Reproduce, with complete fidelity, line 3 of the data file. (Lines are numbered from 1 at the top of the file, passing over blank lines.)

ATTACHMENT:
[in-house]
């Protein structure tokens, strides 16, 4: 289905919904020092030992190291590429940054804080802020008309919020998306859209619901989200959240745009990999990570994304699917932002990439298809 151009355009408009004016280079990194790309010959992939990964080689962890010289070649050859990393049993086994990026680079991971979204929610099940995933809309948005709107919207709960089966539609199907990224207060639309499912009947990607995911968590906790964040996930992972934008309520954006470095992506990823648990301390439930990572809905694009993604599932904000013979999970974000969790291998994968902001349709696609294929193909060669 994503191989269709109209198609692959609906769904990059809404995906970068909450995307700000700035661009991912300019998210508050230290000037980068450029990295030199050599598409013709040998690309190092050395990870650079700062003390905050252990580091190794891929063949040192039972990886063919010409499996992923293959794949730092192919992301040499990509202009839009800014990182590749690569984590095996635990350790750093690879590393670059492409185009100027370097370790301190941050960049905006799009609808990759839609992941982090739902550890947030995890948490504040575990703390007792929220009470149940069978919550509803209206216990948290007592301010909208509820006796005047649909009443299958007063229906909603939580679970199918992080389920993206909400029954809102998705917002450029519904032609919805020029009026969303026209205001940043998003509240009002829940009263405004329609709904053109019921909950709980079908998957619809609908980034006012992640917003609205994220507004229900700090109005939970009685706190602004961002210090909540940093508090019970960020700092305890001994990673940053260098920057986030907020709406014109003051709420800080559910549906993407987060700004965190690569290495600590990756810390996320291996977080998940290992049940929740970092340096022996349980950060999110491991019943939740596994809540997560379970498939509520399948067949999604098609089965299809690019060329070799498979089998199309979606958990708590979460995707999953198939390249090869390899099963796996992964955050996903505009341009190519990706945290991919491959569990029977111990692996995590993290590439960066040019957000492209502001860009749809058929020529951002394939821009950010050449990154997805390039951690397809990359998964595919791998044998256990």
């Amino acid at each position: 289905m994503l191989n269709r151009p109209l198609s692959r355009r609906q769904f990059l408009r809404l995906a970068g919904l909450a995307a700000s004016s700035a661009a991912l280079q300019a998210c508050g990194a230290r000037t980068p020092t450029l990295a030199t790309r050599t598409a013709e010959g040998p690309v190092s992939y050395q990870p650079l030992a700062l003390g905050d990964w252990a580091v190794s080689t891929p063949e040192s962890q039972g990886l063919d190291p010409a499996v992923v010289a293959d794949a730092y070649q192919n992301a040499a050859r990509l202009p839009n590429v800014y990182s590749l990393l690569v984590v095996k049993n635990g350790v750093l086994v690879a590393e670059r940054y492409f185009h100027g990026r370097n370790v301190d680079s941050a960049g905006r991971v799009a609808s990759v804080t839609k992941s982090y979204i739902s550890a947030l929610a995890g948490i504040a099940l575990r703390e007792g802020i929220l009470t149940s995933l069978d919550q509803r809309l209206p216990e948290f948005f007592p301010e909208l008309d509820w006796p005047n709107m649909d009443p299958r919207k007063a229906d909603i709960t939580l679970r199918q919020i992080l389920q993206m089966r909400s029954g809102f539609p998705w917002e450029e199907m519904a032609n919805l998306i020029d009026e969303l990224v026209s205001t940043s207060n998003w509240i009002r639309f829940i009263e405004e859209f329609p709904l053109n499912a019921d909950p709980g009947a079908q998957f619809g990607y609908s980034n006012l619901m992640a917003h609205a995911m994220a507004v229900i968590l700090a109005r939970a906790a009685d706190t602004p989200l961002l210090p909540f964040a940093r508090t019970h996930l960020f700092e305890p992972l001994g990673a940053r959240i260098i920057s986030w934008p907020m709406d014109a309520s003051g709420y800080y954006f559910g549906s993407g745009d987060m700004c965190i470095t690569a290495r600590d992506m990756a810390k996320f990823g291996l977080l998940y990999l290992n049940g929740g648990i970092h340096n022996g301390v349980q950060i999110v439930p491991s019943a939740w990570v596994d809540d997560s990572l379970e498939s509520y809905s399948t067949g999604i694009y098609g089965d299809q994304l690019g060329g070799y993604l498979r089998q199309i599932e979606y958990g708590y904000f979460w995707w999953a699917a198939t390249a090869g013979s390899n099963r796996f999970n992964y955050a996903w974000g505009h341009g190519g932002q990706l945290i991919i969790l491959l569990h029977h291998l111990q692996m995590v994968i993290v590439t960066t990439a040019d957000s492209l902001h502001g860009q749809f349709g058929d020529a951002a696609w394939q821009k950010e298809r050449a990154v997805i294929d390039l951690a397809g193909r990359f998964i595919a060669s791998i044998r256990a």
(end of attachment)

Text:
């Amino acid at each position: 289905m994503l191989n269709r151009p109209l198609s692959r355009r609906q769904f990059l408009r809404l995906a970068g919904l909450a995307a700000s004016s700035a661009a991912l280079q300019a998210c508050g990194a230290r000037t980068p020092t450029l990295a030199t790309r050599t598409a013709e010959g040998p690309v190092s992939y050395q990870p650079l030992a700062l003390g905050d990964w252990a580091v190794s080689t891929p063949e040192s962890q039972g990886l063919d190291p010409a499996v992923v010289a293959d794949a730092y070649q192919n992301a040499a050859r990509l202009p839009n590429v800014y990182s590749l990393l690569v984590v095996k049993n635990g350790v750093l086994v690879a590393e670059r940054y492409f185009h100027g990026r370097n370790v301190d680079s941050a960049g905006r991971v799009a609808s990759v804080t839609k992941s982090y979204i739902s550890a947030l929610a995890g948490i504040a099940l575990r703390e007792g802020i929220l009470t149940s995933l069978d919550q509803r809309l209206p216990e948290f948005f007592p301010e909208l008309d509820w006796p005047n709107m649909d009443p299958r919207k007063a229906d909603i709960t939580l679970r199918q919020i992080l389920q993206m089966r909400s029954g809102f539609p998705w917002e450029e199907m519904a032609n919805l998306i020029d009026e969303l990224v026209s205001t940043s207060n998003w509240i009002r639309f829940i009263e405004e859209f329609p709904l053109n499912a019921d909950p709980g009947a079908q998957f619809g990607y609908s980034n006012l619901m992640a917003h609205a995911m994220a507004v229900i968590l700090a109005r939970a906790a009685d706190t602004p989200l961002l210090p909540f964040a940093r508090t019970h996930l960020f700092e305890p992972l001994g990673a940053r959240i260098i920057s986030w934008p907020m709406d014109a309520s003051g709420y800080y954006f559910g549906s993407g745009d987060m700004c965190i470095t690569a290495r600590d992506m990756a810390k996320f990823g291996l977080l998940y990999l290992n049940g929740g648990i970092h340096n022996g301390v349980q950060i999110v439930p491991s019943a939740w990570v596994d809540d997560s990572l379970e498939s509520y809905s399948t067949g999604i694009y098609g089965d299809q994304l690019g060329g070799y993604l498979r089998q199309i599932e979606y958990g708590y904000f979460w995707w999953a699917a198939t390249a090869g013979s390899n099963r796996f999970n992964y955050a996903w974000g505009h341009g190519g932002q990706l945290i991919i969790l491959l569990h029977h291998l111990q692996m995590v994968i993290v590439t960066t990439a040019d957000s492209l902001h502001g860009q749809f349709g058929d020529a951002a696609w394939q821009k950010e298809r050449a990154v997805i294929d390039l951690a397809g193909r990359f998964i595919a060669s791998i044998r256990a």